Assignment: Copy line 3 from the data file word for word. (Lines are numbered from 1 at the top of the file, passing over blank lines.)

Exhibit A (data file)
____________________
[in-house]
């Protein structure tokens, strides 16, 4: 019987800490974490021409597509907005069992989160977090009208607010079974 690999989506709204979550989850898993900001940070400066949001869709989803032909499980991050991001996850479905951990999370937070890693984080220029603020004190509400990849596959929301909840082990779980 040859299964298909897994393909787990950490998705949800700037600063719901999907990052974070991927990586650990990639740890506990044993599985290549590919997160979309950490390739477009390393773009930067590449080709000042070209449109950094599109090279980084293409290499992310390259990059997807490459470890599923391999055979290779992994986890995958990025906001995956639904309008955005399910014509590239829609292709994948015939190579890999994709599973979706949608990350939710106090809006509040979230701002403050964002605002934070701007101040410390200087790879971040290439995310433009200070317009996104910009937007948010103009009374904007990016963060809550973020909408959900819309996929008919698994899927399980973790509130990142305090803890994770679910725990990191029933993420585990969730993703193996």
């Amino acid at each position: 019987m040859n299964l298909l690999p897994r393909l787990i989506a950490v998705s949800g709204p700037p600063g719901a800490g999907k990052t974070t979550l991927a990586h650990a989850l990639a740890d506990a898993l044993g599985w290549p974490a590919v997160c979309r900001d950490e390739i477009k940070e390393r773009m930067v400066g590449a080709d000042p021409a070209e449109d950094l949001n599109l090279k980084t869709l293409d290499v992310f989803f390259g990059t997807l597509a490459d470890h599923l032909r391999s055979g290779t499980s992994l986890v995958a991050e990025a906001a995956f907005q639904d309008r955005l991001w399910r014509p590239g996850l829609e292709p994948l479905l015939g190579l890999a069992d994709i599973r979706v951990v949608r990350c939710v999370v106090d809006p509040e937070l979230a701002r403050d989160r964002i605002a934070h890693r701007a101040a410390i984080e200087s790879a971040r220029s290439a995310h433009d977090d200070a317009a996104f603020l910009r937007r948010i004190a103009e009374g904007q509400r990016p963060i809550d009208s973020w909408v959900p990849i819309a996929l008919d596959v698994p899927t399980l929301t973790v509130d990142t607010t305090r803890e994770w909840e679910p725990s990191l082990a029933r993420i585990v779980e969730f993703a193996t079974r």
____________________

């Amino acid at each position: 019987m040859n299964l298909l690999p897994r393909l787990i989506a950490v998705s949800g709204p700037p600063g719901a800490g999907k990052t974070t979550l991927a990586h650990a989850l990639a740890d506990a898993l044993g599985w290549p974490a590919v997160c979309r900001d950490e390739i477009k940070e390393r773009m930067v400066g590449a080709d000042p021409a070209e449109d950094l949001n599109l090279k980084t869709l293409d290499v992310f989803f390259g990059t997807l597509a490459d470890h599923l032909r391999s055979g290779t499980s992994l986890v995958a991050e990025a906001a995956f907005q639904d309008r955005l991001w399910r014509p590239g996850l829609e292709p994948l479905l015939g190579l890999a069992d994709i599973r979706v951990v949608r990350c939710v999370v106090d809006p509040e937070l979230a701002r403050d989160r964002i605002a934070h890693r701007a101040a410390i984080e200087s790879a971040r220029s290439a995310h433009d977090d200070a317009a996104f603020l910009r937007r948010i004190a103009e009374g904007q509400r990016p963060i809550d009208s973020w909408v959900p990849i819309a996929l008919d596959v698994p899927t399980l929301t973790v509130d990142t607010t305090r803890e994770w909840e679910p725990s990191l082990a029933r993420i585990v779980e969730f993703a193996t079974r």